Hi. This was taken from the Microchip site it might help to understand it better. I think it’s a good example of R-M-W

Mike. Out of curiosity, why did you use --movfw PortA_copy-- movfw is not an instruction, but a directive AFAIK excepted only by MPLAB IDE . Properly written it should be --movf PortA_copy,W--. I only mentioned this because I would imagine people leaning assembly would be a bit confused by this wording. Regards. Violin.
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Atferrari
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Post Number: 273
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Posted on Thursday, 09 November, 2006 - 09:13 am:   Edit Post Delete Post Print Post

Whas this awful thing, common for other micros?

I don't recall of something like that before PICs.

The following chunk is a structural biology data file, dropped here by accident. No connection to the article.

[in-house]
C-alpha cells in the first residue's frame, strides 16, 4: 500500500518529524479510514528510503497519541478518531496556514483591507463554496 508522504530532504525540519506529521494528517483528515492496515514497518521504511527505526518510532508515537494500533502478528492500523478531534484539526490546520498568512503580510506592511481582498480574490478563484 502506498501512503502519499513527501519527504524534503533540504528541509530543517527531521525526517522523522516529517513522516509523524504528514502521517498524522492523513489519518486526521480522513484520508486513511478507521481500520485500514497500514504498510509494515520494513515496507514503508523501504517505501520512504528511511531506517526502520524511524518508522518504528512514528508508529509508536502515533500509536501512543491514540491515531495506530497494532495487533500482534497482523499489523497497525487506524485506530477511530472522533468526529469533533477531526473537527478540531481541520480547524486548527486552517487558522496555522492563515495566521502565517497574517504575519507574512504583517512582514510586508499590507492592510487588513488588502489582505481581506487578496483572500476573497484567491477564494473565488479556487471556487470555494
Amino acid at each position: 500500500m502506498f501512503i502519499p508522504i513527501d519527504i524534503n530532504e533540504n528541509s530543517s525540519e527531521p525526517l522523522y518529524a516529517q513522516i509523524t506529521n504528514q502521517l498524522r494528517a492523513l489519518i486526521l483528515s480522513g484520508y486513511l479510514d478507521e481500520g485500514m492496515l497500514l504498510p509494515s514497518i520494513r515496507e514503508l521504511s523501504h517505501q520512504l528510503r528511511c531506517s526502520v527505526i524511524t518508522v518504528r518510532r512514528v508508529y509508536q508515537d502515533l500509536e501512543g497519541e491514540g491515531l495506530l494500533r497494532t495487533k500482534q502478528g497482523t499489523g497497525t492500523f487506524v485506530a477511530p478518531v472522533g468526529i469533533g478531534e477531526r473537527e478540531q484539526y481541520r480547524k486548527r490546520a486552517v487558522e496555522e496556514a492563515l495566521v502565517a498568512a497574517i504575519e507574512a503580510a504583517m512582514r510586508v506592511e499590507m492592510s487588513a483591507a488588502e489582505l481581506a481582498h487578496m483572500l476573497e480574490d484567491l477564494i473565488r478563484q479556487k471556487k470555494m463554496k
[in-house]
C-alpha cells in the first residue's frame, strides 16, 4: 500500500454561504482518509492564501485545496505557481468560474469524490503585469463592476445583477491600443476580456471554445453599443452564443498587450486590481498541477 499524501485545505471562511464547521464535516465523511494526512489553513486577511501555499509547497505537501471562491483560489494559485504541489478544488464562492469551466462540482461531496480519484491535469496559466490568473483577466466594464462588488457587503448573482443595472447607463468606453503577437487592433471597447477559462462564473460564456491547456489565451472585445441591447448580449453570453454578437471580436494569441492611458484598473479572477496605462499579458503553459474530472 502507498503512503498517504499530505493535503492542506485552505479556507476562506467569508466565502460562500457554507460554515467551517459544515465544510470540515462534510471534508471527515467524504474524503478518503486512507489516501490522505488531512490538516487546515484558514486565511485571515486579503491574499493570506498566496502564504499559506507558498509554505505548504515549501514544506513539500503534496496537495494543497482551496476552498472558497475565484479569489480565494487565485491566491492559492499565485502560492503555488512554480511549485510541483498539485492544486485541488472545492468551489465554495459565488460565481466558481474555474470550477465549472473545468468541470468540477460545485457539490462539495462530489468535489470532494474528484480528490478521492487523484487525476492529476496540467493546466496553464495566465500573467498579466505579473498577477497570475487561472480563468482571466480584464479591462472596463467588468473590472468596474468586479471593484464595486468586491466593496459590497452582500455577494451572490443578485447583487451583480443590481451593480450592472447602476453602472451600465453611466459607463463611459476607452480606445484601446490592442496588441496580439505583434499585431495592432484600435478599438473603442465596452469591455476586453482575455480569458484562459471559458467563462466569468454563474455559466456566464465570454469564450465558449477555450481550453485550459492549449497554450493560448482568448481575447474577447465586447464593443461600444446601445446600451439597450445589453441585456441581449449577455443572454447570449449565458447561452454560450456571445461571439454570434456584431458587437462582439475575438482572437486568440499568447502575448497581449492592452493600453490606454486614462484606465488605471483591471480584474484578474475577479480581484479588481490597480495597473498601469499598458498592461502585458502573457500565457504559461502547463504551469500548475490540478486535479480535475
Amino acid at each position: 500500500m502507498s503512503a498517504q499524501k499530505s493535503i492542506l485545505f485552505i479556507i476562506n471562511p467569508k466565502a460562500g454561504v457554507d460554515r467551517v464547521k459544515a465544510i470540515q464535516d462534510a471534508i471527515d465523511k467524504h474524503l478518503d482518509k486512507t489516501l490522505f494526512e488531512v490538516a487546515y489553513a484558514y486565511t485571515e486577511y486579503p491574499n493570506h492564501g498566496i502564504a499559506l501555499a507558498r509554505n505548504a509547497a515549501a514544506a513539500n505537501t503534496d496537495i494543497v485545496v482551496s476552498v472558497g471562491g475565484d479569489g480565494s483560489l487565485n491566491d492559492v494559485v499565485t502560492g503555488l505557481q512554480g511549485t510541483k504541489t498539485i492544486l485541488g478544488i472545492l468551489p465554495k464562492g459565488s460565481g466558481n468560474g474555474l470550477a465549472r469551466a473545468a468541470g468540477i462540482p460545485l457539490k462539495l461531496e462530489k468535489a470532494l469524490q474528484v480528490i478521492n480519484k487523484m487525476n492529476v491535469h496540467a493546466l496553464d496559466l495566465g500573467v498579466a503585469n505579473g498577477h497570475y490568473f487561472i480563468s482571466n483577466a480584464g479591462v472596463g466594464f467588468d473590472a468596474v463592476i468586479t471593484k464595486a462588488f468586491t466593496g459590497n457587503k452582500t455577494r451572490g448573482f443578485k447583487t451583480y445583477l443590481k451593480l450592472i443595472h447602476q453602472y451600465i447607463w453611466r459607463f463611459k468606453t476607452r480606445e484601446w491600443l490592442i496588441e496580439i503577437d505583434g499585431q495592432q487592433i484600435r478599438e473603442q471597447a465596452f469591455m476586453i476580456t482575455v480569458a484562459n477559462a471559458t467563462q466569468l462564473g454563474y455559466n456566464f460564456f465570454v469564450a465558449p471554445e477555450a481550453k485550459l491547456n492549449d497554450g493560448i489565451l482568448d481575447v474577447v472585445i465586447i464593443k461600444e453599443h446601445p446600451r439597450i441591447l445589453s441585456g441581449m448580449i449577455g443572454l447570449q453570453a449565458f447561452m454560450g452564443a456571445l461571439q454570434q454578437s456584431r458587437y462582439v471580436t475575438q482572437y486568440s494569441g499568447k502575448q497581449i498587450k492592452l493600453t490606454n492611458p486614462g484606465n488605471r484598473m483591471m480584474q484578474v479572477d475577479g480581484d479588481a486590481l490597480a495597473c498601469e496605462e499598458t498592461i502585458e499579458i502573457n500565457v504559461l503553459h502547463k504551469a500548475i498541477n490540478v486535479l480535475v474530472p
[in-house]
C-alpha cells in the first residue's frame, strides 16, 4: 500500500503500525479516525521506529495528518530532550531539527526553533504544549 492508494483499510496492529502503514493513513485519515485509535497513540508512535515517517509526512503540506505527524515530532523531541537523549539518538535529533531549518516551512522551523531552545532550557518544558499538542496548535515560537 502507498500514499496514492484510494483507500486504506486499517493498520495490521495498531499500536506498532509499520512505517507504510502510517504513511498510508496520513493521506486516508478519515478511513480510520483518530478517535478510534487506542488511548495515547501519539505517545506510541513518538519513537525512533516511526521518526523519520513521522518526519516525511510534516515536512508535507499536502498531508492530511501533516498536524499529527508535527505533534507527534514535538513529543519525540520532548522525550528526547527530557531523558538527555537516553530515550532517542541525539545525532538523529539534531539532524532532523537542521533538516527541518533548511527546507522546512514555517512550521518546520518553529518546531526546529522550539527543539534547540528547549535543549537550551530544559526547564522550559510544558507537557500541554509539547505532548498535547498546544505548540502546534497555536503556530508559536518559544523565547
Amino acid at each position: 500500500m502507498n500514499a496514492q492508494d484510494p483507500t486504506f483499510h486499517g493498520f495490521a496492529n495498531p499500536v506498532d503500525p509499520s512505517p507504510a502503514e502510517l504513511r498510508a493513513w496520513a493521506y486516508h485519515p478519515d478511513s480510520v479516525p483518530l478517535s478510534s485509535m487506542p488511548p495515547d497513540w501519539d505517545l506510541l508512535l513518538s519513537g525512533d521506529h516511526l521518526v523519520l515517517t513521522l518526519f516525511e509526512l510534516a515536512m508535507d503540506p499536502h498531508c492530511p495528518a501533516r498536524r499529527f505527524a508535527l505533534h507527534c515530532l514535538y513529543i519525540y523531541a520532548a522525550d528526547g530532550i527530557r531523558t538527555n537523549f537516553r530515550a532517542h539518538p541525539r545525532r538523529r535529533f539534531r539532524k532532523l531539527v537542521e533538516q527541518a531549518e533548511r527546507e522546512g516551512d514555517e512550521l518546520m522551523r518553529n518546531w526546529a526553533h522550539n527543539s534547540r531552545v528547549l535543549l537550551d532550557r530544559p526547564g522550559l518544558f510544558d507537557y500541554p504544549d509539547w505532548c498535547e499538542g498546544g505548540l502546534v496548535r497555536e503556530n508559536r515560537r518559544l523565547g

Agustín Tomás - Buenos Aires - Argentina
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Epithumia
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Post Number: 157
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Posted on Thursday, 09 November, 2006 - 09:40 am:   Edit Post Delete Post Print Post

In the old days we'd use something like a 6821 I/O port chip with an 8 bit micro. The 6821 had 2 ports, A and B. If you read port B you'd get back the value in the output register. If you read port A you'd get back the value on the pin.

So yes, you could get the same problem with old micros.

Rob
If you need me, Neil and me will be hanging out with the Dream King. - Tori Amos
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Mikehibbett